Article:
Yesterday, part I discussed the Chinese and Hong Kong perspectives on the global financial crisis and its effect on their business. Part II will talk about the Vietnamese perspective and the justice systems in China and Vietnam.

Peter asked Phan Nguyen Toan from LEADCO what he was seeing in Vietnam, saying that a number of US companies are looking to Vietnam as an alternative for production and manufacturing. Phan agreed that Vietnam is similar to China, in that they didn’t suffer much from the economic downturn. He cited their recent entry into the international community as one reason for this. He said they are struggling in some ways, saying that a company recently opened a big factory, where they were planning to recruit 10,000 workers. After two years, they had only been able to hire twenty percent of the qualified workers. He added that they were also facing additional issues of poor infrastructure, particularly the seaport, airport, and transportation systems. 

However, Phan noted that they have some distinct advantages in Vietnam as well, such as the lower costs for good resources. Secondly, he said that the Vietnamese people tend to be very hardworking and eager to learn. The country is rich in natural resources. Phan added that the population of Vietnam is very young, with about 50% being under 35.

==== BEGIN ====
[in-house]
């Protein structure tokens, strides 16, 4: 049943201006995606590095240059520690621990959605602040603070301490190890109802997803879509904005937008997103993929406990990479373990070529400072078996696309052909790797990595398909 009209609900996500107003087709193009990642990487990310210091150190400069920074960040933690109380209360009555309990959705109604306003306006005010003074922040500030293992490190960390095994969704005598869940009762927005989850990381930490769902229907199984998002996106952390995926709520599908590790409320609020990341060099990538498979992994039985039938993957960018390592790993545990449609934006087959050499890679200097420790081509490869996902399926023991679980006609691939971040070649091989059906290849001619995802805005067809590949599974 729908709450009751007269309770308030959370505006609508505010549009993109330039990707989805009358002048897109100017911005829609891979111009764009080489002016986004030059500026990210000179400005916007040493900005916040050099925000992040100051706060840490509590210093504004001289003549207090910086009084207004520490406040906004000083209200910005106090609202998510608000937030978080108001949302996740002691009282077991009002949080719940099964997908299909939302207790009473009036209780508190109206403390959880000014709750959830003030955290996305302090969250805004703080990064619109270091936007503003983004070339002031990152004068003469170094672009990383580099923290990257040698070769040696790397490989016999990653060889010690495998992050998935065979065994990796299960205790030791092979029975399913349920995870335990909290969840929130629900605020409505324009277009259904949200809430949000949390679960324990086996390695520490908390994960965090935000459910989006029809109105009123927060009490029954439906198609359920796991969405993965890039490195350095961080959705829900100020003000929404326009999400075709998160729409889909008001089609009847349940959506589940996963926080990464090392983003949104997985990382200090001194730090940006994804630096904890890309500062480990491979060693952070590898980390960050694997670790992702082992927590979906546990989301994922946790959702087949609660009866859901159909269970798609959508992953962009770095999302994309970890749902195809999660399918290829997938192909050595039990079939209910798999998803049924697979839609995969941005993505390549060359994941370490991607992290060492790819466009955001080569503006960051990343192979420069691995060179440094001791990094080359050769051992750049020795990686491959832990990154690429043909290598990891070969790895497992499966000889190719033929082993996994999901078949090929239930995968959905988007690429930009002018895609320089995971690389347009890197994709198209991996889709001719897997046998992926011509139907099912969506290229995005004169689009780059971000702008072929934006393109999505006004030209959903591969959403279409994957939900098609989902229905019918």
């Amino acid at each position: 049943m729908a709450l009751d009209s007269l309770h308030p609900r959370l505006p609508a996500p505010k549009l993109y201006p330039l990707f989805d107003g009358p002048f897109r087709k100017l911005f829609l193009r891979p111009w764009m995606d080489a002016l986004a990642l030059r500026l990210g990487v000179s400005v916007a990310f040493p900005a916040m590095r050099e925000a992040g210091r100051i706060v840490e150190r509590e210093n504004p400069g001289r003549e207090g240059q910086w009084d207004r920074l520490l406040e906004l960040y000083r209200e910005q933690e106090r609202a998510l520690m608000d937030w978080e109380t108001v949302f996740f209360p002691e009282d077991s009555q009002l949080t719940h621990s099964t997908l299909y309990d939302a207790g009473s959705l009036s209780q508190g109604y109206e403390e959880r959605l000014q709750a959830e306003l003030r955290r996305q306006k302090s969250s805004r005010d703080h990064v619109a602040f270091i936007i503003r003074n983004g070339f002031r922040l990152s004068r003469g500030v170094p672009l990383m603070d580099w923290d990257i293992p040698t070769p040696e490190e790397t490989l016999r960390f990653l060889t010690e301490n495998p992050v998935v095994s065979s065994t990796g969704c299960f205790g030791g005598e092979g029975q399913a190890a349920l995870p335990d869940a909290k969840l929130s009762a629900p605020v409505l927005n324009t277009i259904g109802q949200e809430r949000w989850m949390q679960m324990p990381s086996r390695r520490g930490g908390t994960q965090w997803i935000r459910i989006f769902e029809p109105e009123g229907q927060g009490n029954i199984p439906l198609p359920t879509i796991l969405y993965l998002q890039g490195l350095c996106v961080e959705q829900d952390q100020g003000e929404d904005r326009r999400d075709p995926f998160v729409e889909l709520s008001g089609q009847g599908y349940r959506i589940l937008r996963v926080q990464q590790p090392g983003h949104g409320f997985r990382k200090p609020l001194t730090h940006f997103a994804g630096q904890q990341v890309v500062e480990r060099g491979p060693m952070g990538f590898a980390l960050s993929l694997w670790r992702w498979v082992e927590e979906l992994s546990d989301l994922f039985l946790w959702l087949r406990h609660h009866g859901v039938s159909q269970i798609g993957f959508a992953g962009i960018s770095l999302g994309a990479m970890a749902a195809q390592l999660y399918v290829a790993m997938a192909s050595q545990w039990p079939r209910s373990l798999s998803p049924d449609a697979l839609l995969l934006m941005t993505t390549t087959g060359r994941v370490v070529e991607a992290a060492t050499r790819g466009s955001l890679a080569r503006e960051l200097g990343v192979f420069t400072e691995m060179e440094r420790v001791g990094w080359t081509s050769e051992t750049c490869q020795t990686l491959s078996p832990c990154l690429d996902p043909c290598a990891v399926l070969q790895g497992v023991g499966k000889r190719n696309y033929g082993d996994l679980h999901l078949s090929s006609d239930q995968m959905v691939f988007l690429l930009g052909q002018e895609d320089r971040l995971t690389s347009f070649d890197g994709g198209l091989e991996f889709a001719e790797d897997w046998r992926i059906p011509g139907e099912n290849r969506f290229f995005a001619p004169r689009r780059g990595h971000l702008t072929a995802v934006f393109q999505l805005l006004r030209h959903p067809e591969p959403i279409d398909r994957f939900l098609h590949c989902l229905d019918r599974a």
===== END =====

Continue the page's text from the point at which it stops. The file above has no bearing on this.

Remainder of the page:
See Kiat Toh from Goodwins Law Corporation in Singapore wondered about inflation in Vietnam, and Phan said that it was widely accepted that there are two parallel statistics systems, the official one and the actual one. He thinks the real inflation rate is 18%, while the official one was reported as 12%. For 2010, the government is saying it will be 8 or 9%, but the Vietnamese people don’t believe that. 

Samir Salloum from Salloum & Company in Abu Dhabi asked both the Chinese and Vietnamese delegates about the justice systems in their respective countries, whether justice was delivered swiftly and fairly.  

Scott Guan said that generally speaking, the Chinese legal system is improving, and has improved a lot over the past two decades.  He said that in China, legal cases are handled in a two instance procedure – the first instance starts from the official acceptance date of the case and has approximately a six-month timeline.  However, this can be extended for another six months for a difficult case. The second instance is the appeal proceeding, which takes another three months. 

Scott mentioned that an important factor in lawsuit cases in China is protectionism – when going into a remote area in China, to smaller cities or towns, the local companies involved in the suit may have a lot of local influence, because they are the taxpayer, know the officials, and know the judge. He said that the jury system is China is not independent, but is supervised by the government. So if a company has influence on the government, the government will, in turn, have influence on the judicial system. 

He suggested that firms try to avoid having their clients’ disputes resolved in these smaller places, because the courts are not transparent, the judges are not well-trained, and then tend to be relatives or friends of the companies that may be sued. 

Instead, Scott recommended going to larger cities or to CIETAC (China International Economic and Trade Arbitration Commission), which has a relatively good international reputation, with headquarters in Beijing and branches in Shanghai and Shenzhen. As a member to the 1958 New York Convention, CIETAC is a good choice for commercial arbitration.